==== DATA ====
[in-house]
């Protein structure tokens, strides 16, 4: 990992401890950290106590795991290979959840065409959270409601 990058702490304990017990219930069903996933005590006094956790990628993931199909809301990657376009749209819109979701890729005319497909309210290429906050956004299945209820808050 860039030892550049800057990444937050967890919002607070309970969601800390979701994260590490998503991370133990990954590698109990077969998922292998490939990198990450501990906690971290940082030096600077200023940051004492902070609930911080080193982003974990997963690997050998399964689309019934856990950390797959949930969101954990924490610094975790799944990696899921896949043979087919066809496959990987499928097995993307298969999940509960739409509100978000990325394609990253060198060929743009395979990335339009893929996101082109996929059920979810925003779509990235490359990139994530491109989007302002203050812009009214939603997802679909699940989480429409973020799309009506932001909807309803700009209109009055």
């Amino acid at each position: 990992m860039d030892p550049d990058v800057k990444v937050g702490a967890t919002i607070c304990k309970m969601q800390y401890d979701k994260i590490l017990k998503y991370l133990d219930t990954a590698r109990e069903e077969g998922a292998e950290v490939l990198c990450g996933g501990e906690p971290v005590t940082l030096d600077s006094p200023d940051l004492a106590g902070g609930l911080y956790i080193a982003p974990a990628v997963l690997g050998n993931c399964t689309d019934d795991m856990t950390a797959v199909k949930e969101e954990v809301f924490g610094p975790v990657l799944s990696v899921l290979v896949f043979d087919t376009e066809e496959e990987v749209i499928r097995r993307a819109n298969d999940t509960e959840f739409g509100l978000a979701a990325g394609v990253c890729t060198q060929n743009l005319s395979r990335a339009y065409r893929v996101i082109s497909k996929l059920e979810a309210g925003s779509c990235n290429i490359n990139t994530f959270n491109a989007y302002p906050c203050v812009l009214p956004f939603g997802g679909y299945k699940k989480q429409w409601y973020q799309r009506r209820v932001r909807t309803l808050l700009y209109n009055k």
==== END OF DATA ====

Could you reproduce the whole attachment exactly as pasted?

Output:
[in-house]
């Protein structure tokens, strides 16, 4: 990992401890950290106590795991290979959840065409959270409601 990058702490304990017990219930069903996933005590006094956790990628993931199909809301990657376009749209819109979701890729005319497909309210290429906050956004299945209820808050 860039030892550049800057990444937050967890919002607070309970969601800390979701994260590490998503991370133990990954590698109990077969998922292998490939990198990450501990906690971290940082030096600077200023940051004492902070609930911080080193982003974990997963690997050998399964689309019934856990950390797959949930969101954990924490610094975790799944990696899921896949043979087919066809496959990987499928097995993307298969999940509960739409509100978000990325394609990253060198060929743009395979990335339009893929996101082109996929059920979810925003779509990235490359990139994530491109989007302002203050812009009214939603997802679909699940989480429409973020799309009506932001909807309803700009209109009055």
């Amino acid at each position: 990992m860039d030892p550049d990058v800057k990444v937050g702490a967890t919002i607070c304990k309970m969601q800390y401890d979701k994260i590490l017990k998503y991370l133990d219930t990954a590698r109990e069903e077969g998922a292998e950290v490939l990198c990450g996933g501990e906690p971290v005590t940082l030096d600077s006094p200023d940051l004492a106590g902070g609930l911080y956790i080193a982003p974990a990628v997963l690997g050998n993931c399964t689309d019934d795991m856990t950390a797959v199909k949930e969101e954990v809301f924490g610094p975790v990657l799944s990696v899921l290979v896949f043979d087919t376009e066809e496959e990987v749209i499928r097995r993307a819109n298969d999940t509960e959840f739409g509100l978000a979701a990325g394609v990253c890729t060198q060929n743009l005319s395979r990335a339009y065409r893929v996101i082109s497909k996929l059920e979810a309210g925003s779509c990235n290429i490359n990139t994530f959270n491109a989007y302002p906050c203050v812009l009214p956004f939603g997802g679909y299945k699940k989480q429409w409601y973020q799309r009506r209820v932001r909807t309803l808050l700009y209109n009055k």